Newport.

Newport.

One size doesn’t fit all

One of the most striking features of the current Access for All bridge design is the height of the lift machine rooms that extend above the bridge profile itself. They are very prominent and add to the impression of bulk that one gets when looking at one of these bridges.

Anthony Dewar hopes this area will be challenged with the competition entry, but, as a separate workstream, his team is also looking at Network Rail policy and standards for escalator and lift design. There are alternatives, such as hydraulic lifts, but he doesn’t want to change the design and then encounter problems such as maintenance and reliability challenges, so the topic is still under consideration.

Whatever the result of the competition, Anthony doesn’t just want to update, revise or even replace the existing standard footbridge design.

“We currently have a one-size-fits-all approach,” he stated. “I want to move away from the term ‘standard design’ because, for public consultation, I think it suggests that we as a business are only going to give one type of option. We want to move to a catalogue of typologies of designs for station footbridges, and we are looking at innovative and creative ways to do that.”

“One of the ways we are looking to do that is through the competition, but we’re also going through a more traditional route through the architectural and engineering frameworks to come up with design topologies.”

Anthony admits that most railway footbridges give the appearance of having been designed by structural or civil engineers. With the new typologies, he wants to get into a position that the engineering under the skin is both proven for safety and for ease of assembly, but that the architectural appearance can easily be altered to blend in with its environment.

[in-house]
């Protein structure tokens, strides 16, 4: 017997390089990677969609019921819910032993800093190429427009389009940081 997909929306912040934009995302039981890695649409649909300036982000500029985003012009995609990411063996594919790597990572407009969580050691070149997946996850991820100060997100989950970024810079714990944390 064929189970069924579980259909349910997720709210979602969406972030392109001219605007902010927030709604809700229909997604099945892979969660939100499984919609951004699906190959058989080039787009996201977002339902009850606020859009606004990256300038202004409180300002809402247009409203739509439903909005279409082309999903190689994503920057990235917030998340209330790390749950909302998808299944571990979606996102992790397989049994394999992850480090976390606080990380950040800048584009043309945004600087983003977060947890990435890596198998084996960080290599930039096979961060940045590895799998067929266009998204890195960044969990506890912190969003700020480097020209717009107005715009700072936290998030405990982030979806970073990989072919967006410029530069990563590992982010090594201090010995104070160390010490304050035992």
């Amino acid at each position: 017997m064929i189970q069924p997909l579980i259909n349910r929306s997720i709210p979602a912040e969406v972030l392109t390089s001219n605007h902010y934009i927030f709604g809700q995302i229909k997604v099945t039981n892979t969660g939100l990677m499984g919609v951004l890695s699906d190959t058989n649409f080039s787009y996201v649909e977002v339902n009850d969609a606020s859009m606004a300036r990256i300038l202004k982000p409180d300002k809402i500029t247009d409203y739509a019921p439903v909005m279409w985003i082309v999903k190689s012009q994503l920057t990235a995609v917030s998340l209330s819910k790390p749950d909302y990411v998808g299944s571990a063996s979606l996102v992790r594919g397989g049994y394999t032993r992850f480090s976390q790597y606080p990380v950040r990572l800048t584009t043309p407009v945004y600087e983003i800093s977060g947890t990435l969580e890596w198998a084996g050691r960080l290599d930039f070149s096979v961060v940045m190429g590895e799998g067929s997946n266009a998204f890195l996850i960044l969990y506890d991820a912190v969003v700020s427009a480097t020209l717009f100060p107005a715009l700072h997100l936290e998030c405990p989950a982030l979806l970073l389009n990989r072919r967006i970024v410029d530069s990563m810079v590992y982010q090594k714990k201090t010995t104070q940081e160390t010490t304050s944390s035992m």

But, at the end of the day, the resulting typology must have the variability to allow for context but also be efficient to build in the railway environment. But that’s the challenge, and no challenge is easy.

Dawlish.

Dawlish.

Choosing a winner

Design submissions have to be received by RIBA by 18 September 2018. Evaluation will start immediately with the judging panel due to meet early in October. All design submissions will be identified solely by a registration number, so the entries can be judged anonymously.

The judging panel will be chaired by Paul Finch, programme director of the World Architecture Festival and editorial director of both the Architectural Review and Architects’ Journal. In addition to Anthony Dewar, the panel will include Network Rail colleagues Ian Grimes, principal engineer, and Trevor Wilson, senior architect.

Jonathan McDowell of Matter Architecture will act as the RIBA architect adviser and he will be joined by Andy Savage, executive director of the Railway Heritage Trust; Chris Wise, senior director of Expedition Engineering; Rowan Conway, director of innovation and development at the Royal Society of Arts; Margaret Hickish, managing director of Design 4 Inclusion and Kay Hughes, founder of design consultant Khaa.

A design fund of £20,000 will be available for award at the discretion of the judging panel, and it is currently envisaged that £20,000 will be awarded to the submission judged to be the best response to the challenges outlined in the competition brief.

The judging panel may also identify a series of highly commended schemes which will be acknowledged in all associated publicity, but will not attract a monetary award.

It will be exciting to see what suggestions come through. Anthony is certainly looking forward to it. “Network Rail is committed to promoting design excellence. That’s why we’re challenging the architectural and engineering community to come up with new and innovative ideas for footbridge structures that will be both functional in form and sympathetic to the communities that they serve.

“The winning design concept will also need to protect and enhance the great legacy of engineering design that is inherent in railway history. We’re excited to see the solutions that will be put forward.”

Full details of the competition can be found by visiting www.ribacompetitions.com/networkrailfootbridge.